• For more information on promoting children and family participation see the APTA Fact Sheet: “Promoting Your Child’s Development: Information Resources for Families of Children with Disabilities”

References upon request.

Other Links - Wellness for Children
American Heart Association Recommendations for Children
Action for Healthy Kids® (collaboration of organizations, corporations and government agencies)
Extensive Website Sponsored by Nemours Foundation
PA Office of Childhood Development and Early Learning
Let's Move, A Comprehensive Initiative Launched by Michelle Obama
Women's and Children's Health Network, South Australia
Prevention of, and Response to Concussions

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ADULTS

Fitness and Wellness for Adults - Background

  • Regular physical activity helps improve your overall health and fitness, and reduces your risk for many chronic diseases.
  • Fitting regular exercise into your daily schedule may seem difficult at first, but the 2008 Physical Activity Guidelines for Americans are more flexible than ever, giving you the freedom to reach your physical activity goals through different types and amounts of activities each week. It's easier than you think!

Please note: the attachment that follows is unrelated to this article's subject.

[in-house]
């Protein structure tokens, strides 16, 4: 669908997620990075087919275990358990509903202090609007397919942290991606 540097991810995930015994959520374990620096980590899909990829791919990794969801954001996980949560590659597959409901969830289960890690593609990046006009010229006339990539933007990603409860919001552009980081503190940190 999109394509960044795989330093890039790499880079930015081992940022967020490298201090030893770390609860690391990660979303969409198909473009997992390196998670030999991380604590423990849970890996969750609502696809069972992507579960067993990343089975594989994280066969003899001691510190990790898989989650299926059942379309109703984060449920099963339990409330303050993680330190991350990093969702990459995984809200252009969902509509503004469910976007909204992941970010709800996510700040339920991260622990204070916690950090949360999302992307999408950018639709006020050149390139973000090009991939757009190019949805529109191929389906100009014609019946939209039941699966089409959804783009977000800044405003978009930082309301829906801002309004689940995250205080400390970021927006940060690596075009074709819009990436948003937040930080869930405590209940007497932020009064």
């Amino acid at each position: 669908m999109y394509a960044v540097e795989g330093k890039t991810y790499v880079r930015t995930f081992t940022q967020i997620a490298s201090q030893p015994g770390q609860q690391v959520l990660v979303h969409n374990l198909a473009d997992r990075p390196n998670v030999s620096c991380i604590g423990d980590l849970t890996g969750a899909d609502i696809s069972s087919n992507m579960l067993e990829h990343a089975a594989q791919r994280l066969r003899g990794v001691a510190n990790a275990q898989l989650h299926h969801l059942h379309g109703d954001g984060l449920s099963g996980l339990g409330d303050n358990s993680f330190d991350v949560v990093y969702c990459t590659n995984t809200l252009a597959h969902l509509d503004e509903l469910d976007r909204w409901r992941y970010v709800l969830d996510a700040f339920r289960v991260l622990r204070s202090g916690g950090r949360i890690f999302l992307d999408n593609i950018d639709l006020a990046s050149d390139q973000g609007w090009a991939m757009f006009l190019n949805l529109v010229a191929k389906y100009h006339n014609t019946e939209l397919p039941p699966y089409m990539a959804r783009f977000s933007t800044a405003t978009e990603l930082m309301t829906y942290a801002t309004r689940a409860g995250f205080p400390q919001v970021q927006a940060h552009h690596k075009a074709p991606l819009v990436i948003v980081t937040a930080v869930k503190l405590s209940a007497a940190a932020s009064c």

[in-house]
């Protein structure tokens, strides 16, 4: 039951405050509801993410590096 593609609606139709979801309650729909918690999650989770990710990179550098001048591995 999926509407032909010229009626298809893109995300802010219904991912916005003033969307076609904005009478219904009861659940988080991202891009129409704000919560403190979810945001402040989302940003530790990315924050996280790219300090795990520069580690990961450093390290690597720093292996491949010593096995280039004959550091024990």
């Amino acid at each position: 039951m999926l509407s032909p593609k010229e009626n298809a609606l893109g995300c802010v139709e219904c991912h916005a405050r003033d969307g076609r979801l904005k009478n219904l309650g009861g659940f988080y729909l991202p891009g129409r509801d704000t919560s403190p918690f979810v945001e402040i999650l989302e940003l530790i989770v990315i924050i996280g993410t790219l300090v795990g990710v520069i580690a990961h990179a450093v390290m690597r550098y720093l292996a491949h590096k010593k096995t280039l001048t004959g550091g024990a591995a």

Key Guidelines for Adults without Disabilities

  • All adults should avoid inactivity. Some physical activity is better than none, and adults who participate in any amount of physical activity gain some health benefits.
  • For substantial health benefits, adults should do at least 150 minutes (2 hours and 30 minutes) a week of moderate-intensity, or 75 minutes (1 hour and 15 minutes) a week of vigorous-intensity aerobic physical activity, or an equivalent combination of moderate- and vigorous intensity aerobic activity. Aerobic activity should be performed in episodes of at least 10 minutes, and preferably, it should be spread throughout the week.
  • For additional and more extensive health benefits, adults should increase their aerobic physical activity to 300 minutes (5 hours) a week of moderate intensity, or 150 minutes a week of vigorous intensity aerobic physical activity, or an equivalent combination of moderate- and vigorous-intensity activity. Additional health benefits are gained by engaging in physical activity beyond this amount.